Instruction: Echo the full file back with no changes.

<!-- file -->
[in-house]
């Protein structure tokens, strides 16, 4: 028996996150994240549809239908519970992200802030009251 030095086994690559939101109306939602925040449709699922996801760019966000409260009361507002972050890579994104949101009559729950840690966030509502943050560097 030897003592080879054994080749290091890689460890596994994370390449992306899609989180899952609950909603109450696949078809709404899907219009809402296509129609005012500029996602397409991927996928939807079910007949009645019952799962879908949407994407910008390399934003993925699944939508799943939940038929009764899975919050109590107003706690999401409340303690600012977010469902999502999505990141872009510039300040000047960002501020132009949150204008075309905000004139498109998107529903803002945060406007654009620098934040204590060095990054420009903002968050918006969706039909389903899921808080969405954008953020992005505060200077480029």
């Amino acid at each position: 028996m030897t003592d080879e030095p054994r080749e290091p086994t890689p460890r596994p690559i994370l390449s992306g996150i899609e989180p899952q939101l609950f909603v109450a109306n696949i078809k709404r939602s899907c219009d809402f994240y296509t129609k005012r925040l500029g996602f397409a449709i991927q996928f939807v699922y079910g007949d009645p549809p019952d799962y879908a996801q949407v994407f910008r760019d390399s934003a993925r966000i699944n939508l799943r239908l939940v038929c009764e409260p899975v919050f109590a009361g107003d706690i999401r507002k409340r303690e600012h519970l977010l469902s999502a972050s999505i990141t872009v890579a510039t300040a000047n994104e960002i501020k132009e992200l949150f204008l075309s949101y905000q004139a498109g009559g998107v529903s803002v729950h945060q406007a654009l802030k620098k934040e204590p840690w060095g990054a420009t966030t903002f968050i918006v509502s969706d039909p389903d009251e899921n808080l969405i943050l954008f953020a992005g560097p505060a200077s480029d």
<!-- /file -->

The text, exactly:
[in-house]
């Protein structure tokens, strides 16, 4: 028996996150994240549809239908519970992200802030009251 030095086994690559939101109306939602925040449709699922996801760019966000409260009361507002972050890579994104949101009559729950840690966030509502943050560097 030897003592080879054994080749290091890689460890596994994370390449992306899609989180899952609950909603109450696949078809709404899907219009809402296509129609005012500029996602397409991927996928939807079910007949009645019952799962879908949407994407910008390399934003993925699944939508799943939940038929009764899975919050109590107003706690999401409340303690600012977010469902999502999505990141872009510039300040000047960002501020132009949150204008075309905000004139498109998107529903803002945060406007654009620098934040204590060095990054420009903002968050918006969706039909389903899921808080969405954008953020992005505060200077480029």
């Amino acid at each position: 028996m030897t003592d080879e030095p054994r080749e290091p086994t890689p460890r596994p690559i994370l390449s992306g996150i899609e989180p899952q939101l609950f909603v109450a109306n696949i078809k709404r939602s899907c219009d809402f994240y296509t129609k005012r925040l500029g996602f397409a449709i991927q996928f939807v699922y079910g007949d009645p549809p019952d799962y879908a996801q949407v994407f910008r760019d390399s934003a993925r966000i699944n939508l799943r239908l939940v038929c009764e409260p899975v919050f109590a009361g107003d706690i999401r507002k409340r303690e600012h519970l977010l469902s999502a972050s999505i990141t872009v890579a510039t300040a000047n994104e960002i501020k132009e992200l949150f204008l075309s949101y905000q004139a498109g009559g998107v529903s803002v729950h945060q406007a654009l802030k620098k934040e204590p840690w060095g990054a420009t966030t903002f968050i918006v509502s969706d039909p389903d009251e899921n808080l969405i943050l954008f953020a992005g560097p505060a200077s480029d």